xiv, 542 pages : illustrations ; 24 cm
9780700619924 hardback acid-free paper 0700619925 hardback acid-free paper
"Despite laws such as the Freedom of Information Act and Government in the Sunshine Act among others that promise an open and transparent government, maintaining the secrecy of government actions and proceedings remains too often the default reaction of federal government officials. In this book Jason Arnold explores the surprising extent of government secrecy in both national security and domestic policy areas in administrations since the 1970s. He lays out the costs of excessive secrecy, shows how government agencies keep their proceedings secret, and suggests remedies to promote a more open government. This is a timely contribution to the national debates about government secrecy sparked by the actions of Edward Snowden and the revelation about the extent of secret government spying on civilians here and abroad"-- Provided by publisher.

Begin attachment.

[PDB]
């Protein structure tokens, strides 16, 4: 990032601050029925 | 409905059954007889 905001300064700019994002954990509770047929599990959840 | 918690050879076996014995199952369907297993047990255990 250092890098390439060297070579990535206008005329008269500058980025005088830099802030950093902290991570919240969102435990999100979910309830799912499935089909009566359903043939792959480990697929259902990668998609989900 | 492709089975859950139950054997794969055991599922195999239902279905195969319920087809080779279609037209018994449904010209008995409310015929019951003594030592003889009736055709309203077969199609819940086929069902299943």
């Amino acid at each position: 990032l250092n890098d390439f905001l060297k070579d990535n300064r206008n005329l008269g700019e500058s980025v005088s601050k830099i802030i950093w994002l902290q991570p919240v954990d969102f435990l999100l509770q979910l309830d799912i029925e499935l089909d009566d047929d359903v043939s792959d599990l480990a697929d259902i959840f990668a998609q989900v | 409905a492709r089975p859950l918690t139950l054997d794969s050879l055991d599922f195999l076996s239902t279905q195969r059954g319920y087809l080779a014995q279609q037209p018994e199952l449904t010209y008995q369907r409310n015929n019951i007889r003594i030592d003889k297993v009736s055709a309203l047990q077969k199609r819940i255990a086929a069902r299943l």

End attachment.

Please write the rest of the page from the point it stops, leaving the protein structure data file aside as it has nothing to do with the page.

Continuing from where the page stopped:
Bibliography, etc. Note
Includes bibliographical references and index.
Formatted Contents Note
Introduction Excessive secrecy and institutional change Keeping secrets, during settled and unsettled times Violating FACA from the start : a history of presidential defiance Secret law : the "sinister trend that has gone relatively unnoticed" Presidential secrecy in the courts Secret science : from Bush-Cheney to Bush-Quayle Secret science : the Reagan-Bush administration When all else fails : shredding, burning, deleting, or whatever it takes "The most open and transparent administration in history?" Conclusions.
KF5753 .A976 2014
Lawrence, Kansas : University Press of Kansas,